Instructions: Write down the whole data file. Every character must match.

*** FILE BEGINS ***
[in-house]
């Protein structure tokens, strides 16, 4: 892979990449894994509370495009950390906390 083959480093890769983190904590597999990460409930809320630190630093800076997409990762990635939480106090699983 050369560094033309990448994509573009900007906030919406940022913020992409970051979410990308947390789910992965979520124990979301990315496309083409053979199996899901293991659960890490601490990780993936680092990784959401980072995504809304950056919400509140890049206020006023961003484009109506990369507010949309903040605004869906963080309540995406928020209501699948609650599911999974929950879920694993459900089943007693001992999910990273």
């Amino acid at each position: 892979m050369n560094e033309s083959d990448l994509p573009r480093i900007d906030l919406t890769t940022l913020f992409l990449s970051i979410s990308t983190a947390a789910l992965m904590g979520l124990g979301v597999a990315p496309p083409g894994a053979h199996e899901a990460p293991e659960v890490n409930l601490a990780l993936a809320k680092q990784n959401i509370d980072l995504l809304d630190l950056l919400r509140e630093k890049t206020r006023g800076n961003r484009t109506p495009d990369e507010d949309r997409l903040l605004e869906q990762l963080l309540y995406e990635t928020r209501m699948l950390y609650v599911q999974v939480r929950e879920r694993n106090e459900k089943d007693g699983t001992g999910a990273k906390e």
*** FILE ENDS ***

[in-house]
């Protein structure tokens, strides 16, 4: 892979990449894994509370495009950390906390 083959480093890769983190904590597999990460409930809320630190630093800076997409990762990635939480106090699983 050369560094033309990448994509573009900007906030919406940022913020992409970051979410990308947390789910992965979520124990979301990315496309083409053979199996899901293991659960890490601490990780993936680092990784959401980072995504809304950056919400509140890049206020006023961003484009109506990369507010949309903040605004869906963080309540995406928020209501699948609650599911999974929950879920694993459900089943007693001992999910990273």
């Amino acid at each position: 892979m050369n560094e033309s083959d990448l994509p573009r480093i900007d906030l919406t890769t940022l913020f992409l990449s970051i979410s990308t983190a947390a789910l992965m904590g979520l124990g979301v597999a990315p496309p083409g894994a053979h199996e899901a990460p293991e659960v890490n409930l601490a990780l993936a809320k680092q990784n959401i509370d980072l995504l809304d630190l950056l919400r509140e630093k890049t206020r006023g800076n961003r484009t109506p495009d990369e507010d949309r997409l903040l605004e869906q990762l963080l309540y995406e990635t928020r209501m699948l950390y609650v599911q999974v939480r929950e879920r694993n106090e459900k089943d007693g699983t001992g999910a990273k906390e």